'Good Girls Revolt' Is 1960s Liberal Feminist Nostalgia for Today's 'Nasty Woman'

Amidst a background of 1960’s sex, drugs, and rock and roll, Good Girls Revolt, an Amazon Original Series, tells the fictionalized story of the female researchers who sued Newsweek for gender discrimination.

The heroine is a young liberal feminist named Patti Robinson (Genevieve Angelson) with one ambitious goal – to be a writer at the weekly news magazine, News of the World. The only problem is that the publication does not hire female writers. Note: other publications use women writers, just not this fictional one, even though the publisher of News of the World is a woman, Bea Burkhart (Meagen Fay) who inherited the job from her deceased father. In the ten episode series, the story unfolds as Patti and her colleagues put together their lawsuit against the company.

After each episode a disclaimer comes up on screen – “Although this program was inspired by real events, News of the Week and persons working there are fictional.” Yeah, but real people like Nora Ephron and Eleanor Holmes Norton are played by actresses. Nora Ephron (Grace Gummer) is hired in the first episode, titled “Pilot,” but only lasts long enough to plant the idea into researcher Cindy’s (Erin Darke) head that her husband probably poked a hole into her diaphragm when she thought she may be pregnant – he only wanted her to work for a year as he finished law school then Cindy would stay home to have babies. Nora also suggests Patti attend her consciousness/awareness-raising meetings. In the real Nora Ephron’s life, though, her struggle don’t seem to be so hard – beginning as an intern in the JFK administration, hired to Newsweek, then on to the N.Y. Post and so on.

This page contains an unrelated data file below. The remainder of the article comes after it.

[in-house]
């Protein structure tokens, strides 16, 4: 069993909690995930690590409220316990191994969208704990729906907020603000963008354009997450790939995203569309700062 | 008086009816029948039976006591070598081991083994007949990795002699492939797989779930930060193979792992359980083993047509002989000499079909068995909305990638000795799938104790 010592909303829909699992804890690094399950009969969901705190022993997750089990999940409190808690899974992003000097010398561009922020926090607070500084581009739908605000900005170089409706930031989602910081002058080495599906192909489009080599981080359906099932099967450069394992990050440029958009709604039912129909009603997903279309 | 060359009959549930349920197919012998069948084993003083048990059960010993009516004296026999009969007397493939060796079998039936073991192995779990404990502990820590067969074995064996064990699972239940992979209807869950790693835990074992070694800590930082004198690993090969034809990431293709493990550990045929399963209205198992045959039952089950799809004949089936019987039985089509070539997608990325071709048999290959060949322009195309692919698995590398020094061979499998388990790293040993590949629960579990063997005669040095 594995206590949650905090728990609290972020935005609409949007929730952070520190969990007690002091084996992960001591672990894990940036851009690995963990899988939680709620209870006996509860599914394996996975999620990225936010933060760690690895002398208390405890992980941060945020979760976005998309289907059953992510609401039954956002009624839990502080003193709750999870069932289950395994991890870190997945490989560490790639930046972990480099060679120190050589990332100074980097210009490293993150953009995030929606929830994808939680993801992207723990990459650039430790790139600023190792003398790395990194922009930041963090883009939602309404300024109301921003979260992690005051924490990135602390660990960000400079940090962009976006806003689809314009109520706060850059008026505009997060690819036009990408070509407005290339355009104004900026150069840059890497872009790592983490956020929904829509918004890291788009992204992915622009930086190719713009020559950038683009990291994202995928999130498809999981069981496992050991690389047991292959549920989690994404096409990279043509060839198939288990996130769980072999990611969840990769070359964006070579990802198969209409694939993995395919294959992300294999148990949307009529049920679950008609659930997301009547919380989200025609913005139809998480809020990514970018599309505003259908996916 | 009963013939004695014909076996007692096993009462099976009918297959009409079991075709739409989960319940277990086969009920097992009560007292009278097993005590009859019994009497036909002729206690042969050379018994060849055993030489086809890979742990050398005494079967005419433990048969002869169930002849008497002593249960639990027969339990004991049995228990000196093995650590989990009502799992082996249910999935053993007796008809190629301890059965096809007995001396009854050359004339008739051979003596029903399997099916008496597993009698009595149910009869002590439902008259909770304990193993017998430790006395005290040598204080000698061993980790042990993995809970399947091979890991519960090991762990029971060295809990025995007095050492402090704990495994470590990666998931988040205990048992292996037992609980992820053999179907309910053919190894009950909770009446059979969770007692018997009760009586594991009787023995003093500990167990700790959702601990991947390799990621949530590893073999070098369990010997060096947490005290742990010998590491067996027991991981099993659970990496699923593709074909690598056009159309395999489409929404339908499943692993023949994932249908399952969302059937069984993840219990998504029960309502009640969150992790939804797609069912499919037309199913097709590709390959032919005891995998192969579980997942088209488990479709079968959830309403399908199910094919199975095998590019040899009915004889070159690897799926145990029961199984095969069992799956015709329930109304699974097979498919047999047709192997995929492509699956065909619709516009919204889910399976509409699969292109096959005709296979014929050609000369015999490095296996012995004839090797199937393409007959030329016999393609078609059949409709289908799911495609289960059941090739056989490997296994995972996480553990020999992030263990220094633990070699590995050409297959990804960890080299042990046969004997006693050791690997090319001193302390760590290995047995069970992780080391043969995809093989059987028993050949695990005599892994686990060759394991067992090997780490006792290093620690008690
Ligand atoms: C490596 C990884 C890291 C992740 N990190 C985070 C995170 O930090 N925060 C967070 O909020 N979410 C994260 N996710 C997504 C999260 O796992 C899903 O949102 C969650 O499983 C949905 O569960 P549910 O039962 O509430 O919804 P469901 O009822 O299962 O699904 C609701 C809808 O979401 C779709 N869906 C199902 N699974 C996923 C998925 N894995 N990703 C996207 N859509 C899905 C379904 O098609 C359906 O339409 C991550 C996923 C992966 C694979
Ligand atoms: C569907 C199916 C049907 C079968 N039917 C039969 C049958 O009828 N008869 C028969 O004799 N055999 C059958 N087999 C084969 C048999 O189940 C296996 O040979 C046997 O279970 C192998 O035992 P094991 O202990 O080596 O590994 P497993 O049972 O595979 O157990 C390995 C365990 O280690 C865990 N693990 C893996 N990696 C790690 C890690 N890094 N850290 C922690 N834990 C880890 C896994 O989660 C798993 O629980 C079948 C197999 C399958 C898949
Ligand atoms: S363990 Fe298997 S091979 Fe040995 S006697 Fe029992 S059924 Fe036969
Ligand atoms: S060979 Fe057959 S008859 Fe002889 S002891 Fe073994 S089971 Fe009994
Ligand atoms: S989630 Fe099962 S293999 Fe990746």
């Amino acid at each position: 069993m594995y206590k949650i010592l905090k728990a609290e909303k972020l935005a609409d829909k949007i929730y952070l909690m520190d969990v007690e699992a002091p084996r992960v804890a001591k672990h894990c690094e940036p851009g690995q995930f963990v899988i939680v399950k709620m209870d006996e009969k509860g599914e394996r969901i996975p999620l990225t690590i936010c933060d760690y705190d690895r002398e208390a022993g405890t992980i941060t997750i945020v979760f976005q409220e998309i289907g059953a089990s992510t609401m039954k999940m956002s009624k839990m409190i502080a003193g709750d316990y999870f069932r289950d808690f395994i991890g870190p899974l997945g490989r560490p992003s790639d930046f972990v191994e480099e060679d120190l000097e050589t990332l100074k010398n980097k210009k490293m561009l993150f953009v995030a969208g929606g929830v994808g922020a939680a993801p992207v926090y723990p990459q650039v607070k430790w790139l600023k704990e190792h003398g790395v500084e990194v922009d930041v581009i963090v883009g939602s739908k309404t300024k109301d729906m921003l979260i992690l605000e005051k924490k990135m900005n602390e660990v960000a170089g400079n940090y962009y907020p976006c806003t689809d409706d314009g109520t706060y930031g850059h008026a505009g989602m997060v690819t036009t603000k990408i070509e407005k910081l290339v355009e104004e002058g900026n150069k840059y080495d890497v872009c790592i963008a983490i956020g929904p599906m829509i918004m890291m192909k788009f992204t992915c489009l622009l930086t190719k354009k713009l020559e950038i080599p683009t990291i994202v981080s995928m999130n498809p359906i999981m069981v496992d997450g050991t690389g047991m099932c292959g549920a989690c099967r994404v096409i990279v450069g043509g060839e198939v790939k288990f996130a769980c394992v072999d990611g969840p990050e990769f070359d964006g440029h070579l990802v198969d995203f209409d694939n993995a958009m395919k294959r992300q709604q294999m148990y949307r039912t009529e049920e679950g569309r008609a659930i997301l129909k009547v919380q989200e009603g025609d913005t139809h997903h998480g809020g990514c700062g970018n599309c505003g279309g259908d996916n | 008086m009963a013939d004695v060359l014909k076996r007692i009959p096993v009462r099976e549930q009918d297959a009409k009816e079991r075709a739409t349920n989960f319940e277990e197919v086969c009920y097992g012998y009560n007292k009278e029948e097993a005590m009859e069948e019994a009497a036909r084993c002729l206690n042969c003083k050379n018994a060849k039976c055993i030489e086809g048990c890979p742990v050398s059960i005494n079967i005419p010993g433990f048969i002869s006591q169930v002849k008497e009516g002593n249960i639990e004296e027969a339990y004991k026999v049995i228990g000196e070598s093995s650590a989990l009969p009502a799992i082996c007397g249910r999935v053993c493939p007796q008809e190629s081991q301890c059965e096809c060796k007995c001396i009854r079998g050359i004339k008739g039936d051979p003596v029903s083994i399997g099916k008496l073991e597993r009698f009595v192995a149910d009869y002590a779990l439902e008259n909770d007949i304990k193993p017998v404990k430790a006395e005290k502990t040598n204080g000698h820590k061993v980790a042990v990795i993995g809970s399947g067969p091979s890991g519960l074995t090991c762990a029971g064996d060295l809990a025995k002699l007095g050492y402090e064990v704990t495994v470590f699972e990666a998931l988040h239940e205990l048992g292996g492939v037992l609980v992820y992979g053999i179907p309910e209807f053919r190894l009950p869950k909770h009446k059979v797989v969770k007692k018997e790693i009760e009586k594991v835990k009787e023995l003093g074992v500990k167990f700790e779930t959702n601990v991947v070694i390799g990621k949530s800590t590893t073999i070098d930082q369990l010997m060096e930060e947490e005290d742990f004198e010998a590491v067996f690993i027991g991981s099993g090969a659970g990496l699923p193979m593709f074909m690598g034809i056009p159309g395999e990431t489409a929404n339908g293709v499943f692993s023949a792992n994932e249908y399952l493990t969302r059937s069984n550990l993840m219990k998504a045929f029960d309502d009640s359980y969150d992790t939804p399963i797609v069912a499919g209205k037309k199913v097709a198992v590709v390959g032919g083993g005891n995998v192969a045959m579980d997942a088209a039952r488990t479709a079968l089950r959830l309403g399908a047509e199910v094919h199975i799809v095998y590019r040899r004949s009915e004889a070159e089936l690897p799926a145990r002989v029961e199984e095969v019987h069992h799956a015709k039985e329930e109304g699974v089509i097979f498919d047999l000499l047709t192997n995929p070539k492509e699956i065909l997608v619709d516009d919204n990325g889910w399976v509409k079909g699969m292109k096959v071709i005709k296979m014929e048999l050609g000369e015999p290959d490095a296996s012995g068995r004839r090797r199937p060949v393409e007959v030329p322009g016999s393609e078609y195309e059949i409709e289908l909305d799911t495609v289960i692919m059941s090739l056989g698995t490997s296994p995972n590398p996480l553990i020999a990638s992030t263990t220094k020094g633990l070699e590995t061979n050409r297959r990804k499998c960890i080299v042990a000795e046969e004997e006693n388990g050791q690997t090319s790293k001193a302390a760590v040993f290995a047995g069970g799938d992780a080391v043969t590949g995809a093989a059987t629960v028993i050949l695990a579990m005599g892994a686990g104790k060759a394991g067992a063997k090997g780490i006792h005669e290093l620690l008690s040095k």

Eleanor Holmes Norton is the current delegate to the House of Representatives from Washington, D.C. and the actress Joy Bryant portrays her as a young, pregnant lawyer with the ACLU. She leads the consciousness/awareness-raising meetings and tells the women that it is illegal for News of the World to only hire men as reporters. She soon convinces Patti that by joining with other women researchers a complaint can be filed to the Equal Employment Opportunity Commission (EEOC) because of the Civil Rights Act law passed by Congress. Holmes Norton paints a cynical picture of the optics and reasoning of the complaint. She seems more interested in shaming men into compliance. Eleanor, unlike Nora, lasts through the rest of the series.

Predictably the men in the series are painted as rude, thoughtless, sexist cads around the women, a la Mad Men. For example, in episode two, “The Folo,” a reporter is tasked with hiring a new researcher so he asks about her waist size, if she is married, etc. This telephone interview results in the hiring of Denise (Betty Gabriel), the first black woman in the pit. Later, as a cover story on feminism is discussed, feminist icons Gloria Steinem and Betty Friedan are considered for the cover but the male reporters, joined by the Editor at Large, Finn (Chris Diamantopoulos) mock them as less than worthy pin-ups. On the other hand, many of the researchers were sleeping with the male reporters, often at the office. That hardly screams “take me seriously,” ladies.